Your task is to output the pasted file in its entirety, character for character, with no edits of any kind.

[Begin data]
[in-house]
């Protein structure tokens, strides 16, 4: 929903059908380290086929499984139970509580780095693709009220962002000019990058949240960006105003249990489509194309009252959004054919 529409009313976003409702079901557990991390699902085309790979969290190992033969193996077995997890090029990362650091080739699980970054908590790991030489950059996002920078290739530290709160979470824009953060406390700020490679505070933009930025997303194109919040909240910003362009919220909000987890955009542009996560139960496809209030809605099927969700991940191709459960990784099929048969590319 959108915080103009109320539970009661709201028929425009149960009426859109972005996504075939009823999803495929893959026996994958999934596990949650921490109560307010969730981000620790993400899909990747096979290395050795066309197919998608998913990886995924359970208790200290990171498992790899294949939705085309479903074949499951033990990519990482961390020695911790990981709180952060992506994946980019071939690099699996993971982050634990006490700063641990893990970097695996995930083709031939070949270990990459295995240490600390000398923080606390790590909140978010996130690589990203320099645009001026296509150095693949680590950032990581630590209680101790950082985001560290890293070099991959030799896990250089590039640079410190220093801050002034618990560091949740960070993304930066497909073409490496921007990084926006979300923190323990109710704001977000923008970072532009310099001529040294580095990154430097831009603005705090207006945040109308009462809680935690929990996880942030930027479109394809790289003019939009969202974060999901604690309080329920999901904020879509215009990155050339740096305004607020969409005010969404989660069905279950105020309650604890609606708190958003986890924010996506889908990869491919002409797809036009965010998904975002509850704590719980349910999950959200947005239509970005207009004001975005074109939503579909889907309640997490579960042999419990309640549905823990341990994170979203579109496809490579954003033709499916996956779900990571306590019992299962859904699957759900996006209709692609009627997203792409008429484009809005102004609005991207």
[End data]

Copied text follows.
[in-house]
């Protein structure tokens, strides 16, 4: 929903059908380290086929499984139970509580780095693709009220962002000019990058949240960006105003249990489509194309009252959004054919 529409009313976003409702079901557990991390699902085309790979969290190992033969193996077995997890090029990362650091080739699980970054908590790991030489950059996002920078290739530290709160979470824009953060406390700020490679505070933009930025997303194109919040909240910003362009919220909000987890955009542009996560139960496809209030809605099927969700991940191709459960990784099929048969590319 959108915080103009109320539970009661709201028929425009149960009426859109972005996504075939009823999803495929893959026996994958999934596990949650921490109560307010969730981000620790993400899909990747096979290395050795066309197919998608998913990886995924359970208790200290990171498992790899294949939705085309479903074949499951033990990519990482961390020695911790990981709180952060992506994946980019071939690099699996993971982050634990006490700063641990893990970097695996995930083709031939070949270990990459295995240490600390000398923080606390790590909140978010996130690589990203320099645009001026296509150095693949680590950032990581630590209680101790950082985001560290890293070099991959030799896990250089590039640079410190220093801050002034618990560091949740960070993304930066497909073409490496921007990084926006979300923190323990109710704001977000923008970072532009310099001529040294580095990154430097831009603005705090207006945040109308009462809680935690929990996880942030930027479109394809790289003019939009969202974060999901604690309080329920999901904020879509215009990155050339740096305004607020969409005010969404989660069905279950105020309650604890609606708190958003986890924010996506889908990869491919002409797809036009965010998904975002509850704590719980349910999950959200947005239509970005207009004001975005074109939503579909889907309640997490579960042999419990309640549905823990341990994170979203579109496809490579954003033709499916996956779900990571306590019992299962859904699957759900996006209709692609009627997203792409008429484009809005102004609005991207």